Web of

Concept 1
Concept 2


Mercury Hands Over the Infant Bacchus to the Nymphs
Workshop of Jacob van der Borght (?),
Brussels, c. 1700
Woven from wool and silk, density of the warp: 7/cm; size: 442x309 cm

Please, wait for the image to be loaded! Original tapestry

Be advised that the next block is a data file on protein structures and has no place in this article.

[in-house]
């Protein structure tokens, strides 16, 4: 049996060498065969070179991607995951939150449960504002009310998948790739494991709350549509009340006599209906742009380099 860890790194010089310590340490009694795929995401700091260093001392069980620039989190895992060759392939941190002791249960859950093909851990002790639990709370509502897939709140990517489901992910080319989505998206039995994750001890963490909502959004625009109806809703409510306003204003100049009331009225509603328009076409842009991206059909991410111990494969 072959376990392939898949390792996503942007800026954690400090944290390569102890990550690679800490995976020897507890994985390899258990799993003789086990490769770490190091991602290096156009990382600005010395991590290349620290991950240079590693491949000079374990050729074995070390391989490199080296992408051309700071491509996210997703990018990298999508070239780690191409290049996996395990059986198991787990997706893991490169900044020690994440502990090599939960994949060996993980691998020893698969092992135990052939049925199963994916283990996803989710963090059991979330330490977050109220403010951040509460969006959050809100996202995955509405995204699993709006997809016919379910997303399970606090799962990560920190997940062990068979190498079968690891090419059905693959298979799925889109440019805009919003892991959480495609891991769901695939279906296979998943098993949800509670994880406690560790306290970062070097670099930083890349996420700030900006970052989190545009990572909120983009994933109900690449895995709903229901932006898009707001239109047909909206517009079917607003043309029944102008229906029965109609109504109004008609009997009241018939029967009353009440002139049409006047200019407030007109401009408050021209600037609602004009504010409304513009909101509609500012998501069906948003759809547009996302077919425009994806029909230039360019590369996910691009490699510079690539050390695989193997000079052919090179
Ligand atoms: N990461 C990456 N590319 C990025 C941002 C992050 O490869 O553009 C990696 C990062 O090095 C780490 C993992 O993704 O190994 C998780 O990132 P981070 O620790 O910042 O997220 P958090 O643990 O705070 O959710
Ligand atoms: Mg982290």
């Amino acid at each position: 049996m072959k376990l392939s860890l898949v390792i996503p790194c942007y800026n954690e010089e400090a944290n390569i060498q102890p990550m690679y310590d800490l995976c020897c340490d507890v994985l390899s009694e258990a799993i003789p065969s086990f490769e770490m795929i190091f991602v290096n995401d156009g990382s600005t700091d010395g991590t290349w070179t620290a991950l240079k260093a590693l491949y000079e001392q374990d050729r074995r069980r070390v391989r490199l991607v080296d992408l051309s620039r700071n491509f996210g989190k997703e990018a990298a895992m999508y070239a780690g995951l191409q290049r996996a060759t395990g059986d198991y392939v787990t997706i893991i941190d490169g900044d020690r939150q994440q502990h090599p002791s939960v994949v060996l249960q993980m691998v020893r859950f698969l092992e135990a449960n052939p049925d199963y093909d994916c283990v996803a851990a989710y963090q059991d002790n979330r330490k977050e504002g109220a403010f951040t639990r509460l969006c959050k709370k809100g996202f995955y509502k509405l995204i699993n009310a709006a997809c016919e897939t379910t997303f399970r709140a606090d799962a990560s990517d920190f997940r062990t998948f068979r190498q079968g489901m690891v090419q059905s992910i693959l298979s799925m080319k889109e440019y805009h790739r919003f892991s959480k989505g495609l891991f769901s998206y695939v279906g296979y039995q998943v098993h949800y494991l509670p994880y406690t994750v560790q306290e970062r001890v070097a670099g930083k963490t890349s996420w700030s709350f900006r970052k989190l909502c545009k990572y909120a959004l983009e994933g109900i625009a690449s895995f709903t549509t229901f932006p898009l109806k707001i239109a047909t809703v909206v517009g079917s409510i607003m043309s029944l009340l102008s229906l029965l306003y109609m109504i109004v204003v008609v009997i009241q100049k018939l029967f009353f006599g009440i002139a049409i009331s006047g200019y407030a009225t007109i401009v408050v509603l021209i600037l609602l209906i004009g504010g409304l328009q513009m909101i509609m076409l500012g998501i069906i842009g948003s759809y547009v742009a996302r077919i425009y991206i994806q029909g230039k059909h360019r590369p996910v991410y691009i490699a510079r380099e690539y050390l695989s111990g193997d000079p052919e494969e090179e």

The catalogue of the ‘Kárpít2’ exhibition featured an expert historical study by Emőke László. In this, the author also discussed the background of the mythological scene depicted on the classical tapestry that served as the basis for the Web of Europe work. According to the story, Jupiter appeared in the house of Semele, who was already pregnant with Bacchus by him, but the lightning bolts in which he was wreathed covered the mother-to-be in flames, burning her to death. Jupiter tore the unborn Bacchus from Semele’s womb and sewed him into his thigh. In the scene depicted, Mercury, Jupiter’s messenger, is entrusting the infant Bacchus to the care of the nymphs living in the Mt. Nysa region. At the middle point of the tapestry stands the figure of Mercury – wearing a red tunic, winged helmet, and winged sandals – handing over a baby, namely the infant Bacchus. At the right edge is a group of nymphs enthralled by the scene. In the background, we see the nymphs’ vine-decked grotto and a table in front of it that is heavily laden with fruit and jugs. To the left, Silenus is cooling himself in a brook. In the foreground of the composition, a few smaller shrubs can be seen, along with an infant being suckled by a goat. In the bordure are platters of fruit and garlands of flowers, while in each of the bottom corners there is a monkey hugging a vine-stock and in each of the top corners two parrots. The coloration is rich: very many shades of red, green, blue, yellow, and brown can be observed on the tapestry. In the middle of each of the horizontal sides is an owl, next to which there is a lion and a dog. In the last quarter of the seventeenth century, Brussels tapestry-weaving was strongly influenced by the Manufacture des Gobelins in Paris: attraction to mythological and allegorical themes, figures depicted in pleated antique attire, landscapes reflecting the influence of Poussin and Claude Lorrain, and more vivid coloration are all indicative of French influence. One of the most productive cartoon-drawers in this style was Louis van Shoor (1666–1726), the designer of this series of tapestries. He used as models prints made by Jean Dughet and Jean Versini on the basis of Poussin’s painting showing the birth of Bacchus. (See Emőke László’s paper on sixteenth–seventeenth-century tapestries based on Ovid’s Metamorphoses from the collection of the Museum of Applied Arts, Budapest, in the ‘Kárpít2’ exhibition catalogue, Budapest, 2005, pp. 25–26.)